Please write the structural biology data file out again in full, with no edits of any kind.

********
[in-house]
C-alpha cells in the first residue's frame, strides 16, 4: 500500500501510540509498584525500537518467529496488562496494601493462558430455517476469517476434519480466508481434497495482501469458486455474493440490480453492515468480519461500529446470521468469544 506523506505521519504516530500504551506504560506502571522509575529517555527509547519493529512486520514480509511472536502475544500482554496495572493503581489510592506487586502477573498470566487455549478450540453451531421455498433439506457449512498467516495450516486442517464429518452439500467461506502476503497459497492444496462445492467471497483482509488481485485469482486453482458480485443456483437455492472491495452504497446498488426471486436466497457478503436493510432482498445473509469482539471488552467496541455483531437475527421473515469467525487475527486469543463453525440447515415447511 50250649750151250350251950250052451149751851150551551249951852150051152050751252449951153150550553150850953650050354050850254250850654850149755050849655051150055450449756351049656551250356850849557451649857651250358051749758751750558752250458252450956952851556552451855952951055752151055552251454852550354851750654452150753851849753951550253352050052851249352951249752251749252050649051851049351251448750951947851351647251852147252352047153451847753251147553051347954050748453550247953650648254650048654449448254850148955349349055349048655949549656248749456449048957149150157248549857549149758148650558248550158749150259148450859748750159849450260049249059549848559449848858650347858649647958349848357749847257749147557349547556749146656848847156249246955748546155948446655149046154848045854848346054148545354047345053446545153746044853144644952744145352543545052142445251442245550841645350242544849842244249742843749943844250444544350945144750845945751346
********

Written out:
[in-house]
C-alpha cells in the first residue's frame, strides 16, 4: 500500500501510540509498584525500537518467529496488562496494601493462558430455517476469517476434519480466508481434497495482501469458486455474493440490480453492515468480519461500529446470521468469544 506523506505521519504516530500504551506504560506502571522509575529517555527509547519493529512486520514480509511472536502475544500482554496495572493503581489510592506487586502477573498470566487455549478450540453451531421455498433439506457449512498467516495450516486442517464429518452439500467461506502476503497459497492444496462445492467471497483482509488481485485469482486453482458480485443456483437455492472491495452504497446498488426471486436466497457478503436493510432482498445473509469482539471488552467496541455483531437475527421473515469467525487475527486469543463453525440447515415447511 50250649750151250350251950250052451149751851150551551249951852150051152050751252449951153150550553150850953650050354050850254250850654850149755050849655051150055450449756351049656551250356850849557451649857651250358051749758751750558752250458252450956952851556552451855952951055752151055552251454852550354851750654452150753851849753951550253352050052851249352951249752251749252050649051851049351251448750951947851351647251852147252352047153451847753251147553051347954050748453550247953650648254650048654449448254850148955349349055349048655949549656248749456449048957149150157248549857549149758148650558248550158749150259148450859748750159849450260049249059549848559449848858650347858649647958349848357749847257749147557349547556749146656848847156249246955748546155948446655149046154848045854848346054148545354047345053446545153746044853144644952744145352543545052142445251442245550841645350242544849842244249742843749943844250444544350945144750845945751346